Waterfront Townsville

Townsville has changed a lot over the years and its reputation as one of the jewels of the tropical north is now well established.

While the superb dry season climate may once have been the prime reason for grey nomads to flock here, these days there are plenty of other drawcards as well.

While Captain James Cook visited the Townsville region on his first voyage to Australia in 1770, he did not actually land here. The first European to do so was Captain Phillip King in 1819 … and he certainly wouldn’t recognise the place now. And nor would a certain Mr Robert Towns, the man after whom Townsville is named and who famously only visited the place only once for three days.

For a start, there’s now no shortage of things to do … vibrant festivals, street parades, musical theatre and plenty of top-class sporting action. And when you throw in developments such as The Strand, a multi-million dollar beachfront promenade custom-built for enjoyment, it only adds to the sense that this is the place to be. Along this palm tree-studded stretch you’ll find bike paths, safe swimming beaches, pretty picnic spots, an award-winning water park plus chic restaurants with to-die-for water views. Okay, okay … I know budgets are sometimes tight but we can peer in the windows as we stroll past, can’t we?

It’s also a great city for history buffs to enjoy. The Museum of Tropical North Queensland is certainly a must-see and one of the highlights is the fantastic display on the ill-fated journey of the Pandora. The Pandora was the ship used by the British to capture many of the Bounty mutineers but it sank after striking the Great Barrier Reef in 1791. The wreck was located in 1977. More recently some artefacts from the ship have been recovered and are on display at the museum, along with information about its last voyage and the fate of the mutineers. The exhibit houses a built-to-scale section of the Pandora plus fascinating artefacts recovered from the sunken ship, from the captain’s china to a menacing canon.

Townsville’s Reef HQ is another major attraction. It’s a 2.5 million-litre living recreational section of the reef in an indoor aquarium. Home to 130 coral species and 120 fish species, as well as many other types of marine animal life, Reef HQ is the ideal way to explore the reef without getting your feet wet.

If it’s views from within the city you are after, you should definitely make the climb to the top of Castle Hill for sensational vistas of the city and Magnetic Island. It’s also an idyllic spot to watch the sun set over Cleveland Bay.

For shoppers, North Queensland’s largest arts and crafts market, the Flinders Mall Cotters Market, is a great place to pick up a souvenir, a bargain, or a gift for a loved one ‘back home’.

The natural gems of nearby Wet Tropics rainforest, the Great Barrier Reef and Magnetic Island are within easy reach from here … and that’s probably the best bunch of neighbours you could ask for! A beautiful 25-minute ferry ride away, Magnetic Island was originally named by Captain Cook in the mistaken belief that ore deposits there were playing tricks with his compass. Today its relaxed atmosphere and many sheltered and picturesque beaches and bays make it a must-visit destination for most grey nomads.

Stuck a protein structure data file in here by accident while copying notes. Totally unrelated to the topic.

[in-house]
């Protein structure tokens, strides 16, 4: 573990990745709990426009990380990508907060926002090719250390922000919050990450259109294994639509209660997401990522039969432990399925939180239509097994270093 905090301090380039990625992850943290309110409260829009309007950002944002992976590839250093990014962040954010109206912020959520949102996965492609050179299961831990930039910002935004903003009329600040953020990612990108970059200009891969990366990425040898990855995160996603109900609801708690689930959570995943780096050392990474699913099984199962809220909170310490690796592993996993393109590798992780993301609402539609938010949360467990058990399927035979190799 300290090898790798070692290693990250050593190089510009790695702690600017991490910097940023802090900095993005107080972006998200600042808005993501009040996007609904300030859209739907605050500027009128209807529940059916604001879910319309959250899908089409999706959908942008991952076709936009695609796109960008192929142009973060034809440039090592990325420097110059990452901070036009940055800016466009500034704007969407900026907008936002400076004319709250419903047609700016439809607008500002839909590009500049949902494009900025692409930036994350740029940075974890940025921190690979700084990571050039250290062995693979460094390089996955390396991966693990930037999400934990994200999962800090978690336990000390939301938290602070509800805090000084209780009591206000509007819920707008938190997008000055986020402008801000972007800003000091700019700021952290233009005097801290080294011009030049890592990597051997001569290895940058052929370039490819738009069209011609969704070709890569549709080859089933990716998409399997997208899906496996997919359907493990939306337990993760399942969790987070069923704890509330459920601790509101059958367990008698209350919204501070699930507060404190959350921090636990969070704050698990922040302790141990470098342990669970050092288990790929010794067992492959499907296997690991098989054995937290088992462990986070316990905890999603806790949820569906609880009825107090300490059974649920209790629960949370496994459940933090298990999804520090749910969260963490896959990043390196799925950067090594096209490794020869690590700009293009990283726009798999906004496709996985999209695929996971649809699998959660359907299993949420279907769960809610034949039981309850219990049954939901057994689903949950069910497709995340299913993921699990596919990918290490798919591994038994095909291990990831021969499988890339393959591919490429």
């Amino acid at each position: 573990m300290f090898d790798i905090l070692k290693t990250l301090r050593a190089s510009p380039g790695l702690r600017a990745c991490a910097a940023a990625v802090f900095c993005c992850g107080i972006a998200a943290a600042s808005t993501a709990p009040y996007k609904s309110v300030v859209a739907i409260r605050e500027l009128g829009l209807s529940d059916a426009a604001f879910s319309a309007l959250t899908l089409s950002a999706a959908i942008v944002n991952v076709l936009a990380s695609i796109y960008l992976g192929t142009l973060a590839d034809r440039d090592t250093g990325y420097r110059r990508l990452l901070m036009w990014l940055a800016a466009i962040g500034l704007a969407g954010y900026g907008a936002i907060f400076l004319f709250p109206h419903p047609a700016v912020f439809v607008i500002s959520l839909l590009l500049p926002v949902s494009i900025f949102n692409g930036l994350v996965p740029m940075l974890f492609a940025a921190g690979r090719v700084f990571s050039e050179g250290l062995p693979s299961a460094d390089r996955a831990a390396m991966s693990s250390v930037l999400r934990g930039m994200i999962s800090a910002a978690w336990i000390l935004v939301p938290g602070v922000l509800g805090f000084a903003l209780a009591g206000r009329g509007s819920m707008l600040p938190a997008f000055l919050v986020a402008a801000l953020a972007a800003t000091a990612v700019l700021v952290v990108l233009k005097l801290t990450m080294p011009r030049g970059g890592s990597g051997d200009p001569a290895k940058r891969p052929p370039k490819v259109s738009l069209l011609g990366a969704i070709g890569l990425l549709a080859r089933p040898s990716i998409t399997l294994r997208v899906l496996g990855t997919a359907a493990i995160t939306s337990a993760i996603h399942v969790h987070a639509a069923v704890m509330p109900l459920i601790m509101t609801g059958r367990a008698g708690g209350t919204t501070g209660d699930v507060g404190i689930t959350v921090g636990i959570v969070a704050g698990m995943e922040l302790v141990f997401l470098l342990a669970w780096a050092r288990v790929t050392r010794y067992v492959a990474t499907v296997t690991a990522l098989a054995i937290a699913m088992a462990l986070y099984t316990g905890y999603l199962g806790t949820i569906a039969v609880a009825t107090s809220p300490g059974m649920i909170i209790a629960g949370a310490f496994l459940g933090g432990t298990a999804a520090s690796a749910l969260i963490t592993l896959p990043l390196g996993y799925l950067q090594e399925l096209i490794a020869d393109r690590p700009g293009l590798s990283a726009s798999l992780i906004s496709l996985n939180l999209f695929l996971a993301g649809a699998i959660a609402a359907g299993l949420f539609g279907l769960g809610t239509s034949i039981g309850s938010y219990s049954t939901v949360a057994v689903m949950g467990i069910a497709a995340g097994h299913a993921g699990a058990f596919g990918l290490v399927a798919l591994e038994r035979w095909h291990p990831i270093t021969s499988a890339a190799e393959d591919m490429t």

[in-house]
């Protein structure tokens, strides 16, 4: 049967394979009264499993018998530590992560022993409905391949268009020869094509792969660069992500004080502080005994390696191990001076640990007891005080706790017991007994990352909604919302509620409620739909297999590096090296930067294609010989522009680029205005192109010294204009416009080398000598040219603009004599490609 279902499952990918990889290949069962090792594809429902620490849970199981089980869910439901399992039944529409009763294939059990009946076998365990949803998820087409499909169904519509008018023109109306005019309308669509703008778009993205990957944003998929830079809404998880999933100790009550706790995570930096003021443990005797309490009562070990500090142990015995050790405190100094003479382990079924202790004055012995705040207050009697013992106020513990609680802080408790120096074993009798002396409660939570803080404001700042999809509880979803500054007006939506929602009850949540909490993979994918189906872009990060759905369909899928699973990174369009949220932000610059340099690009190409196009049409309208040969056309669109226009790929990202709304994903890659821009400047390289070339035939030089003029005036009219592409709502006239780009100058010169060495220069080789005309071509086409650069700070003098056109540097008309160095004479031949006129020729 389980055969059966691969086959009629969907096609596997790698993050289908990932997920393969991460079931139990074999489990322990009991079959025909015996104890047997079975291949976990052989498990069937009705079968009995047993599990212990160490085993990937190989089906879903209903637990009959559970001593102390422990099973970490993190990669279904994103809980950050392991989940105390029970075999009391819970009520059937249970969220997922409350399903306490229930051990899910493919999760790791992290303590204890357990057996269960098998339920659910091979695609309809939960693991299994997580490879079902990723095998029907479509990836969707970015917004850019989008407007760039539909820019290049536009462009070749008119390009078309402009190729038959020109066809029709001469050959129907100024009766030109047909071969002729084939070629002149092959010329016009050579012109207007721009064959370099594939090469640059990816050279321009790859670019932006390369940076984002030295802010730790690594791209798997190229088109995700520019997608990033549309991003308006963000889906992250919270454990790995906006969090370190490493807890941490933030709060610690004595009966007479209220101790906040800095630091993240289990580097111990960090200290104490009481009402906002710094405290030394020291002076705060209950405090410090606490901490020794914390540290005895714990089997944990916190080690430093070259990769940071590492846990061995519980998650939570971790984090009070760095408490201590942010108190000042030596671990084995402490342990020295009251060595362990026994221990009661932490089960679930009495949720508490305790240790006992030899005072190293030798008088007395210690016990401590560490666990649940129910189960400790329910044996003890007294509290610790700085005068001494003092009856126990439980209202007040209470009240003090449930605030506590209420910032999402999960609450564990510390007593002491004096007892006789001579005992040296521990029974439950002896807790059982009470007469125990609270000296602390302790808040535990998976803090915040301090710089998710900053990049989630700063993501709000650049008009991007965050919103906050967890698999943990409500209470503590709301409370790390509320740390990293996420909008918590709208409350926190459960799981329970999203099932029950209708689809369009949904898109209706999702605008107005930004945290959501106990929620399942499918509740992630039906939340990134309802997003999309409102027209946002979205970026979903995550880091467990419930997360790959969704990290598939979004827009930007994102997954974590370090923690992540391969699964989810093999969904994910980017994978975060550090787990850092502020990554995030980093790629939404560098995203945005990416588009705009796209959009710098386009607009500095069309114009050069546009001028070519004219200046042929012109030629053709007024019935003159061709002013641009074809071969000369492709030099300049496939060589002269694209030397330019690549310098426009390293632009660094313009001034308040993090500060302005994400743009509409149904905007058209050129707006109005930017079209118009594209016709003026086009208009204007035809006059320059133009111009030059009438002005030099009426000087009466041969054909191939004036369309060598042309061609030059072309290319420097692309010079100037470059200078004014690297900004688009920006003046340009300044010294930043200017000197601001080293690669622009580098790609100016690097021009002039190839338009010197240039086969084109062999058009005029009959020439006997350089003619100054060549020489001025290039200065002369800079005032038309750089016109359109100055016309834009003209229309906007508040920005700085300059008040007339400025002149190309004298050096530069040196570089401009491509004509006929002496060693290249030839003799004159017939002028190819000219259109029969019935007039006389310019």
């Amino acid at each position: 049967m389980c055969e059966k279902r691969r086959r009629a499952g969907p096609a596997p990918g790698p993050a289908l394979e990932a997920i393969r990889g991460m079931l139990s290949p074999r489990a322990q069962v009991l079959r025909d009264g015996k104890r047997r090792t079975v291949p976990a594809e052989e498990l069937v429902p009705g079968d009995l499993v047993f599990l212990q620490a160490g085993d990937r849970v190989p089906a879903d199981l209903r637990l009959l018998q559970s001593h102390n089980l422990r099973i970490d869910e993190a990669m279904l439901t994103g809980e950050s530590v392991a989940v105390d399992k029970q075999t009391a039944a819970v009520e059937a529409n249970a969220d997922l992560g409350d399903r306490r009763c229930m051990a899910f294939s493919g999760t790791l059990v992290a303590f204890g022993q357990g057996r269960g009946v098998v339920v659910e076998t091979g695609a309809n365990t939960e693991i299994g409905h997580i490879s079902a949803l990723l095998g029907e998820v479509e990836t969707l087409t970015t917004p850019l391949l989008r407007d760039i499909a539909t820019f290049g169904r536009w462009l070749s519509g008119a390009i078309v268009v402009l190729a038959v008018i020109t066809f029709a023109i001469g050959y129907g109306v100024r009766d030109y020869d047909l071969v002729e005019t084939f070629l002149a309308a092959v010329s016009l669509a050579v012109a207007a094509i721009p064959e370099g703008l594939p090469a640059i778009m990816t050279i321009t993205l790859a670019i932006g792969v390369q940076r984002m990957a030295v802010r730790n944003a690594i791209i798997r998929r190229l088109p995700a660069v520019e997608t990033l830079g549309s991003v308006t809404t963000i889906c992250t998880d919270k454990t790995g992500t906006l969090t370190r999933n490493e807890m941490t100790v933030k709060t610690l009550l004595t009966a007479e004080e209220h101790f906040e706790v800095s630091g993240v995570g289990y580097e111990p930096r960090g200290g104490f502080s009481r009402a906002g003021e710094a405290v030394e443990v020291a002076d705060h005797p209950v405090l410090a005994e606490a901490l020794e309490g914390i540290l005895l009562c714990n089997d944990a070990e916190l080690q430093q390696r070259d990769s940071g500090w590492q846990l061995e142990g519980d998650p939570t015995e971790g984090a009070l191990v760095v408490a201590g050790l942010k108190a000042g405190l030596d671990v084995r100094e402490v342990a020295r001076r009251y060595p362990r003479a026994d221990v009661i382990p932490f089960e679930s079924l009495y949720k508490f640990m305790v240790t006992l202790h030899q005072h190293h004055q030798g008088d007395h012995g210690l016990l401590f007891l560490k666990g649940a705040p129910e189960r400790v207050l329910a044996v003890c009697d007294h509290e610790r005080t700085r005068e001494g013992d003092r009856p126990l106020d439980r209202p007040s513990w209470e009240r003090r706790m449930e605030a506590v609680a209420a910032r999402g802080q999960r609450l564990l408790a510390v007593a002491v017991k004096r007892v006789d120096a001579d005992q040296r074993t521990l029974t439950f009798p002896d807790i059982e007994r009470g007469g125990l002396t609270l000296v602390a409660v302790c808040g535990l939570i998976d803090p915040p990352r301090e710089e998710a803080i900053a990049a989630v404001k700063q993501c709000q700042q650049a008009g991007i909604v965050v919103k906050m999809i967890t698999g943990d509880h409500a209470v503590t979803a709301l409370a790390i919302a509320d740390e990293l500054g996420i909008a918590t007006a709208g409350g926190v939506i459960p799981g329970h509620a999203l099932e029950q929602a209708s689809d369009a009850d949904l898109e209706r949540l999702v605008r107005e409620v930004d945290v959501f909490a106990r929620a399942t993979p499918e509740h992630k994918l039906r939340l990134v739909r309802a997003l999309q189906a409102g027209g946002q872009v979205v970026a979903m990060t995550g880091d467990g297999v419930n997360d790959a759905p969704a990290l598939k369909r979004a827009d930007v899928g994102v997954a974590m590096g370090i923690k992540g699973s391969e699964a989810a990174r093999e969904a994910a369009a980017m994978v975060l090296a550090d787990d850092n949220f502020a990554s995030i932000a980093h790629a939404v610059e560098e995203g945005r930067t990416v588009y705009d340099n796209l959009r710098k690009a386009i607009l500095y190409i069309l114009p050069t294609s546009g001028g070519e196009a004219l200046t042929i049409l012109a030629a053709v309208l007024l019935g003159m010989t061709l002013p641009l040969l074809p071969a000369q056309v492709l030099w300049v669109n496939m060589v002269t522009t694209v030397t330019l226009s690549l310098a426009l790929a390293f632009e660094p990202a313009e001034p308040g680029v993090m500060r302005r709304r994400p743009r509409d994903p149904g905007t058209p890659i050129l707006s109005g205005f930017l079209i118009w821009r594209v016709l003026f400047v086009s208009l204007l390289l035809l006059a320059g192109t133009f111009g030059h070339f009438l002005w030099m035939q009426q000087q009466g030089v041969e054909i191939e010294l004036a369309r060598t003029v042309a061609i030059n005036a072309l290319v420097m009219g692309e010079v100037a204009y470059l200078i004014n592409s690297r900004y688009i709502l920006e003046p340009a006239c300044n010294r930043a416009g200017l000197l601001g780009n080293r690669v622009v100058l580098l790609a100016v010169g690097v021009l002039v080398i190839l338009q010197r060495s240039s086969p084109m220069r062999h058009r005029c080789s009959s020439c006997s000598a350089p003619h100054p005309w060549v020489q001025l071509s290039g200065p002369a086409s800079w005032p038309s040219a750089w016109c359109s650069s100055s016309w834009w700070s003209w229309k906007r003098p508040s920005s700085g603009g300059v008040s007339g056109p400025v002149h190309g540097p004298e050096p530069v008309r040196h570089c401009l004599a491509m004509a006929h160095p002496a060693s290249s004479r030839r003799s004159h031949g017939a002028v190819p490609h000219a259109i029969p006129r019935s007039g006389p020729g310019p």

But wait, there’s more. Historic Charters Towers and Ravenswood are close by too, but … depending on your schedule … they really are worth a stay all of their own.

The rainforests of World Heritage-listed Paluma Range National Park are just a 45-minute drive north of the city. Here ancient trees are interspersed with pretty waterfalls, swimming holes and several walking trails. This is a prime destination for bird watchers with an estimated 256 species of birds in the park. Townsville is also a great base from which to explore the wonders of the Great Barrier Reef. There are plenty of trips available to scuba dive, snorkel or view the aquatic scenery through glass bottom boat.

Stroll along the Strand promenade and drink in the sense of Townsville; see the Pandora at the Museum of Tropical North Queensland; think about what a mistake Robert Towns made by leaving after just three days; get your bird-watching binoculars out and head to Paluma Range National Park; check out the views from the top of Castle Hill.

As you might expect for such a grey nomad haven, caravan park options within, and close to, the city itself are numerous and well appointed. This is a great place to park up for while, meet fellow travellers and get yourself set up for the next leg of your endless adventure.

At Paluma Range National Park, there’s great camping at both Big Crystal Creek camping area and Jourama Falls. The Queensland national park permit system applies and you’ll certainly need to book again in peak times. Another great national park camping option just 30 kilometres or so south of Townsville is Bowling Green National Park. It’s a top spot and the Alligator Creek Walk, which climaxes at a scenic waterfall, is a well worth the effort as well … but, be warned, it is a fair effort!


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